SCN must specify exact offence for which Company is to be prosecuted: HC
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Case Details: Khivraj Motors (P.) Ltd. v. Deputy Registrar of Companies -  138 taxmann.com 165 (HC-Madras)
Judiciary and Counsel Details
- G. Chandrasekharan, J.
- Abishek Jenasenan & Aparajitha Vishwanath for the Petitioner.
- Dr D. Simson for the Respondent.
Facts of the Case
In the instant case, the respondent filed the complaint against the petitioners under Section 205C read with Section 629A of the Companies Act, 1956 alleging that as per the balance sheet of the petitioner company for the F.Y. ended 31.03.2013, there was an unpaid dividend amount lying of Rs.10,00,000/-. Whereas, section 205 C of companies Act 1956 required that this amount should be credited to the “Investors Education and Protection Fund”.
Further, as per the Investors Education and Protection Fund Rules, 2012 every company was mandated to identify the unclaimed dividend amount within a period of 90 days after holding of AGM or the date on which AGM ought to have been held till the completion of the period of seven years. Further, the company was required to separately furnish each year a statement of information through E Form- 5 INV, and get it uploaded on its own website and on the MCA.
However, petitioners failed to file E form 5 INV as per the rule. Thereafter, a show cause notice (SCN) was issued on 21.07.2014, however, no reply was received from the petitioners. Therefore, petitioners were held liable to be prosecuted for the aforesaid offence.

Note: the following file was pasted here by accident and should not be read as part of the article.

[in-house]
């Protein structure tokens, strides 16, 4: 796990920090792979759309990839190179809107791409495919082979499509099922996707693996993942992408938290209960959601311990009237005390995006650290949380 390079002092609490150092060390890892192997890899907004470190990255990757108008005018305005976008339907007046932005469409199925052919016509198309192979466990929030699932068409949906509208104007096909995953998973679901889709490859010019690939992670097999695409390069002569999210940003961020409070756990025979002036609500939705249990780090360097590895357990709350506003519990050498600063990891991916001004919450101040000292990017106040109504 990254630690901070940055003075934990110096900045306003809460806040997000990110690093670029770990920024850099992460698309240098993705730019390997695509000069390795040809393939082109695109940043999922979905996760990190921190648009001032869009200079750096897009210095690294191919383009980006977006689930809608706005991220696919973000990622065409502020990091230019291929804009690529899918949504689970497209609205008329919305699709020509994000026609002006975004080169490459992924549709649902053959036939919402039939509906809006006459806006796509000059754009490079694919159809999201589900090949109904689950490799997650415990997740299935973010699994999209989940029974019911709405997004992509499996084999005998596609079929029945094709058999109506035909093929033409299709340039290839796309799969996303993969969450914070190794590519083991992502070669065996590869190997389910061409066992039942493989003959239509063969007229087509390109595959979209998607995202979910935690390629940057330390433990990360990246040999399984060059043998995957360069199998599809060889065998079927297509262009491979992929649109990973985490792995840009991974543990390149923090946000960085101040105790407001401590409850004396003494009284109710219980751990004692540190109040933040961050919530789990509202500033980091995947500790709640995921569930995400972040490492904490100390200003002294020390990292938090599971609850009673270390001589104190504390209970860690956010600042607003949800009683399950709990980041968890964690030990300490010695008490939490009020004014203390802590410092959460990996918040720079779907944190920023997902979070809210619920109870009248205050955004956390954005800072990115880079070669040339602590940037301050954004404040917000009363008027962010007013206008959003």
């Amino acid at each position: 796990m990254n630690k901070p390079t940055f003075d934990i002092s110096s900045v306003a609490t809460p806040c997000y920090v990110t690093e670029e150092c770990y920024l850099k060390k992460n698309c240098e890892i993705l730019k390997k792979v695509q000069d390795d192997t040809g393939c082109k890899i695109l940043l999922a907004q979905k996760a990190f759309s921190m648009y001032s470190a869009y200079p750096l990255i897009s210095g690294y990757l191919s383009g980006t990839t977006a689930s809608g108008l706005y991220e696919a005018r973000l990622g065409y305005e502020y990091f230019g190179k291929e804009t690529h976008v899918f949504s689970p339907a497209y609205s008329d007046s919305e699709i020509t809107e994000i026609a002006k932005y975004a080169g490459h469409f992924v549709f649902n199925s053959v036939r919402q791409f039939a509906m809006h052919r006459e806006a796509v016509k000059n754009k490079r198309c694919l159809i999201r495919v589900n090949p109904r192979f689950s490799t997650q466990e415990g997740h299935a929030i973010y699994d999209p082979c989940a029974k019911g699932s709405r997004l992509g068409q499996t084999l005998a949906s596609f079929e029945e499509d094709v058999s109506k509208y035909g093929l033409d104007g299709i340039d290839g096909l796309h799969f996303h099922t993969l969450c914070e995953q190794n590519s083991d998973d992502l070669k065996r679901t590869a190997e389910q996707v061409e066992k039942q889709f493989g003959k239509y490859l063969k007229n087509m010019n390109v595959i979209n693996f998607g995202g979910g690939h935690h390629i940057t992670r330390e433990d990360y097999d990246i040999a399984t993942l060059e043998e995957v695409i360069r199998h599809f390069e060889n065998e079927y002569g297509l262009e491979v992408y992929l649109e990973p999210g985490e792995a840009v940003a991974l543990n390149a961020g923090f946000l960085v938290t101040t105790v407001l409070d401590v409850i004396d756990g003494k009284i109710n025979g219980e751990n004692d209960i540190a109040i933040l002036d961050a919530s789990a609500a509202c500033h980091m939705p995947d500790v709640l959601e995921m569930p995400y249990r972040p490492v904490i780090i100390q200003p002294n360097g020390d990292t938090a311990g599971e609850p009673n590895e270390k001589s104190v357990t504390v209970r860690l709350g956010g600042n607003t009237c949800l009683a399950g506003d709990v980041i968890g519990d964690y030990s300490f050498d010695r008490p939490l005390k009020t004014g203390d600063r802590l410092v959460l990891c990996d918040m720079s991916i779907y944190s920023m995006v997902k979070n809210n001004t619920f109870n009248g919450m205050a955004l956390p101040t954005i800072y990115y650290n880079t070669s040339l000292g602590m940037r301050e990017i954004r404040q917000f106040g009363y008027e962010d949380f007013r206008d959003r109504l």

Learned counsel for the petitioner submitted that the show cause notice dated 21.07.2014 was silent as to period and as to which of the amounts mentioned under Section 205 C of the Companies Act 1956 was not credited to the Investors Education and Protection Fund. It was also noted that no complaint regarding the unpaid dividend was received from any shareholder of the company. Therefore, the complaint is liable to be quashed.
High Court Held
The High Court held that though the amounts referred under Section 205C were held liable to be credited to Investors Education and Protection Fund. However, the Show cause notice was not specific about which one among these amounts was liable to be credited to the Fund. In so far as the petitioner’s company, the allegation against the petitioners was that unpaid dividend amount of Rs.10,00,000/- for the period ending 31.3.2013 was not uploaded in the website. Then, the show cause notice was expected to refer only that particular default committed by the petitioners.
Further, the reproduction of part of Section 205C of the Companies Act, 1956 cannot be appreciated. There was substance in the submission of the learned counsel for the petitioner company that because of this ambiguous nature of show cause notice, petitioners were not able to give a proper reply. Therefore, due to this faulty show cause notice, the complaint was liable to be quashed. Further, launching prosecution without considering company’s reply to show cause notice amounts to non-application of mind. That was also a ground for quashing the complaint.
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